Chicago is a city of neighborhoods and proud ethnic enclaves, none more proud than the Puerto Rican community of Humboldt Park. A tall iron Puerto Rican flag straddles Division Avenue just west of Western Avenue, ushering motorists down the main drag through the neighborhood and leaving no doubt about the heritage of the local residents. If there was any doubt, show up on Puerto Rican National Day, when the area's streets are transformed into a kind of merry-go-round by flag-festooned cars touring the neighborhood and blaring their horns. I used the live in the middle of it all, three blocks from the flag.
Nothing Like the Holidays uses this rich cultural backdrop as a stage for its tale of a Puerto Rican family reuniting at Christmastime. The Rodriguez clan converges at the home of parents Eddy and Anna to celebrate the safe return of the youngest son, Jesse (Freddy Rodriguez), from combat in Iraq. Sister Roxanna (Vanessa Ferlito) flies in from LA where she's struggling to get traction as an actress, and big brother Mauricio (John Leguizamo) flies in from New York where he's on the verge of becoming a partner in a big-time law firm. Being back in Humboldt Park makes the siblings take stock of their lives since leaving home. And when Anna announces she's leaving Eddy, lingering regrets and fears about the future surge to the surface.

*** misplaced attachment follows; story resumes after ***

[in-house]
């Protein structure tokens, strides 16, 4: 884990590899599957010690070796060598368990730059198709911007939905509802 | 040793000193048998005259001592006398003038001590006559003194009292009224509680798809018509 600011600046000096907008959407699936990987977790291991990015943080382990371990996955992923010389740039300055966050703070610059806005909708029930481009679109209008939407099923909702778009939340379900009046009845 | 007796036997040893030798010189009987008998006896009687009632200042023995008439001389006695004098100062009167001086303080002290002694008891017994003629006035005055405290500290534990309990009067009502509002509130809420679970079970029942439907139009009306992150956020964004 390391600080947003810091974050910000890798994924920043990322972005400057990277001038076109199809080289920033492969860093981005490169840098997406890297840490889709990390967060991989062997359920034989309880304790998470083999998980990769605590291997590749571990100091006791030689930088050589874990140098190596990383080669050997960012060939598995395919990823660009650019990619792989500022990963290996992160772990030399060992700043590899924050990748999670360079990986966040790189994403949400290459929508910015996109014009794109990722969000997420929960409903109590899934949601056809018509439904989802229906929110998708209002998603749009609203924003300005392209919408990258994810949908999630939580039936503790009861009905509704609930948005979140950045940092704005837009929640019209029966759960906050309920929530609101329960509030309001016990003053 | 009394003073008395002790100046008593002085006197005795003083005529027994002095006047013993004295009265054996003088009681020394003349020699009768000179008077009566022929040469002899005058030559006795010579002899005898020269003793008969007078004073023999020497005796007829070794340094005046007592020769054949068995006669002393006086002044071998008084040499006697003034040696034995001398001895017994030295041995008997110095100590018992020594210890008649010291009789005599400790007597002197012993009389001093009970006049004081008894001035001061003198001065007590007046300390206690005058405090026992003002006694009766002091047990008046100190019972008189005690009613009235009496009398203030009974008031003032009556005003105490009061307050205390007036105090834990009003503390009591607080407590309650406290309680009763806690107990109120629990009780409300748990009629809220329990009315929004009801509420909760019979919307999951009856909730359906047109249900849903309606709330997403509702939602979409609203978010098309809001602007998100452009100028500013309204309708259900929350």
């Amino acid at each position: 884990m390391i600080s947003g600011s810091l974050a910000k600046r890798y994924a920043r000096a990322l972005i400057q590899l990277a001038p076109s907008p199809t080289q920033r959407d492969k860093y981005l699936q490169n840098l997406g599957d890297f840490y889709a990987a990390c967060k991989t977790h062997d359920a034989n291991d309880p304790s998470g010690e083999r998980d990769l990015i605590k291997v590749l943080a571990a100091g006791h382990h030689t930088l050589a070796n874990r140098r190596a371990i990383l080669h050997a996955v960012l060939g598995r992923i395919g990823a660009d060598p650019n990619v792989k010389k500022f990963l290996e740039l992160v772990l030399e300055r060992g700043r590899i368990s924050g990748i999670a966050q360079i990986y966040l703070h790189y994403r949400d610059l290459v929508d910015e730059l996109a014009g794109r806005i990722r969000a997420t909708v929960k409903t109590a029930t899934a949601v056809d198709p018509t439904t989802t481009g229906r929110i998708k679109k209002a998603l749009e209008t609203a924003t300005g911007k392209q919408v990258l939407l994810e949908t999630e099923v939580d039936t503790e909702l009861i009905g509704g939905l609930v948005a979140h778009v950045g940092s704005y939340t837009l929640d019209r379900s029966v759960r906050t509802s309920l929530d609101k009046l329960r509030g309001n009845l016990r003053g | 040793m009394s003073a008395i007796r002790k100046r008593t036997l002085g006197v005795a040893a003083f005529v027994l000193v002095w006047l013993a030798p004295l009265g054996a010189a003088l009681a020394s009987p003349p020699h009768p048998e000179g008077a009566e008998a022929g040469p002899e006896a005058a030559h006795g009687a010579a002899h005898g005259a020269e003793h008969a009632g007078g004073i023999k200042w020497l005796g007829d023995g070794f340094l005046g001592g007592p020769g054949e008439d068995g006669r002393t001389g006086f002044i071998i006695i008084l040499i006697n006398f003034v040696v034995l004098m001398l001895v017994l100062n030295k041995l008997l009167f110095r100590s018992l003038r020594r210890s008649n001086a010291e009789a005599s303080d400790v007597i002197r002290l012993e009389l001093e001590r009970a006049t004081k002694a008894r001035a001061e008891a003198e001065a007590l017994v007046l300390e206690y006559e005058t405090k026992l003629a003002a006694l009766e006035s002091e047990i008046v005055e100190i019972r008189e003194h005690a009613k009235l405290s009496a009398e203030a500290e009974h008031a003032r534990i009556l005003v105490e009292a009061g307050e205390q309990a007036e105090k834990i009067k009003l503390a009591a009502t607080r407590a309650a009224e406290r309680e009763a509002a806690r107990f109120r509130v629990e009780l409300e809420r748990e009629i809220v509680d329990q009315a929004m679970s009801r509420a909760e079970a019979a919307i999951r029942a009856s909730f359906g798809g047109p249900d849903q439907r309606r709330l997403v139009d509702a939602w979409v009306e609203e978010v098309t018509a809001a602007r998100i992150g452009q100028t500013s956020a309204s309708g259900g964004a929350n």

So much dramatic texture, not to mention comedic potential! But like a flan that falls flat, Nothing Like the Holidays fails to deliver on its tasty promise.
The movie seems to be caught in a kind of limbo between conventional holiday fare, complete with sight gags and sleigh bells, and a more sober look at issues as serious as the consequences of wartime decisions, revenge killings, and terminal ...1